Among these are DanceSport Life Academy, which originated with a leading-edge program featuring Mirko Gozzoli and Edita Daniute last year. The program has expanded to include lectures from many top teachers including Richard Gleave, Hazel Newberry, Slavik Kryklyvyy and others. The program is subscription based with discounts for members on individual courses, or you can buy the lectures you want.
Aria Ballroom in Seattle has also taken a subscription-based model for online classes. The high quality videos featuring studio owners Simeon Stoynov and Kora Stoynova cover a variety of dances in different skill levels. Lesson 1 in each category is available at no charge with additional lessons available to paid subscribers.
There are some excellent books that you can plunge into during this isolation period. I’m currently re-reading Alex Moore’s classic work “Ballroom Dancing.” Although it dates way back to 1936 and contains much of the content in our ISTD technical guides that has long since been refined, Alex goes into a lot of useful detail. The book has a surprising number of useful gems for those who teach beginners, social dancers and intermediate level competitors.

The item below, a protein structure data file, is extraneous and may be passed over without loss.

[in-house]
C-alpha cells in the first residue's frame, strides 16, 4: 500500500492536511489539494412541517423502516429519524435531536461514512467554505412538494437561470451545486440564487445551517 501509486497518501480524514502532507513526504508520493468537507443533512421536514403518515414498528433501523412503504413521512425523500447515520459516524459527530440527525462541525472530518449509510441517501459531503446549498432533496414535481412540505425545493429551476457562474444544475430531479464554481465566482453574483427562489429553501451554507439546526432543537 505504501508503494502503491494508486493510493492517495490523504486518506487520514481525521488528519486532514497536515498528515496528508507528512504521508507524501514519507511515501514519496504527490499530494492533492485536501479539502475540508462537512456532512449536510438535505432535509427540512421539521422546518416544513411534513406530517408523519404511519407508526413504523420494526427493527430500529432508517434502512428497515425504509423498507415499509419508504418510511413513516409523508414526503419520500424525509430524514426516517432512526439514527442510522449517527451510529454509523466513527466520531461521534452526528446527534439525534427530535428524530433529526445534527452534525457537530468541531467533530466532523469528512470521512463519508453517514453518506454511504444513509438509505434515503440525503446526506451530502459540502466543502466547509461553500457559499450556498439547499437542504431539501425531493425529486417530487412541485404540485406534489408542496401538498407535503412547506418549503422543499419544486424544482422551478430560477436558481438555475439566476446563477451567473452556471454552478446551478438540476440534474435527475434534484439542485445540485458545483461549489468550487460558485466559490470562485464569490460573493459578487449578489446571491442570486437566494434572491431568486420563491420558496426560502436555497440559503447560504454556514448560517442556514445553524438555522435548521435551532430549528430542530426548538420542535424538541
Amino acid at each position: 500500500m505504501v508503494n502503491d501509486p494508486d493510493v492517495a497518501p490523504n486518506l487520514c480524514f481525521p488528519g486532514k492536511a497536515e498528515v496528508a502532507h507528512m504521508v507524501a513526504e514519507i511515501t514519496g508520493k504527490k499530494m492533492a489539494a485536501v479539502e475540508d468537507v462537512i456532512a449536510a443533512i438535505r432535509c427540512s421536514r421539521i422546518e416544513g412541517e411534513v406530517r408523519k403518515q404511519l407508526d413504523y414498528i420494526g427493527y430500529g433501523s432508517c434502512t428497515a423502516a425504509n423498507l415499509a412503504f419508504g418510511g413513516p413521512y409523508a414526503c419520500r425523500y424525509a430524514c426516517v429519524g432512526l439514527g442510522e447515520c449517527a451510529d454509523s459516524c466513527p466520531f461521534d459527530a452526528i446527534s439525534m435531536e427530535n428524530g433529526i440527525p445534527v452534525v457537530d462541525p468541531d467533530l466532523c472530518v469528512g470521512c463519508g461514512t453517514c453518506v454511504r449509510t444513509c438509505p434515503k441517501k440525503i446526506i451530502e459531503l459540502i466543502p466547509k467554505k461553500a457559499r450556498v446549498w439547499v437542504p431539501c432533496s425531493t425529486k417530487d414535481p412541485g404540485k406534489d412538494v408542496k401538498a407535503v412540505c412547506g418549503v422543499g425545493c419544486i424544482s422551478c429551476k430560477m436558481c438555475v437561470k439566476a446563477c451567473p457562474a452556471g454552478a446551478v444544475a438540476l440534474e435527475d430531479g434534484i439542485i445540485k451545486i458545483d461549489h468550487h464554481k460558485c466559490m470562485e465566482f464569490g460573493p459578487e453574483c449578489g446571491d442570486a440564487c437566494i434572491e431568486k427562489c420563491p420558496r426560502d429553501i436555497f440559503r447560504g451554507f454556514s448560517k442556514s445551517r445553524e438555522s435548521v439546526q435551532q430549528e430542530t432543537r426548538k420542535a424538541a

Another book you might want to look up if you’re an advanced dancer is “Dance to Your Maximum” by Maximiliaan Winkelhuis. This classic workbook for competitive dancers stands alone for its usefulness. Be prepared to pay a pretty penny for this out-of-print book. On Amazon it’s priced from $170+.
Then there are the two excellent technical guides by Geoffrey Hearn, “A Technique of Advanced Latin-American Figures” and “A Technique of Advanced Standard Ballroom Figures.” These are basically the same as the ISTD books in concept, but cover advanced figures that are not included in the standard technique manuals. Like the above, they are pricey because they are so hard to get but you might find one in a used book store or a local dance shop.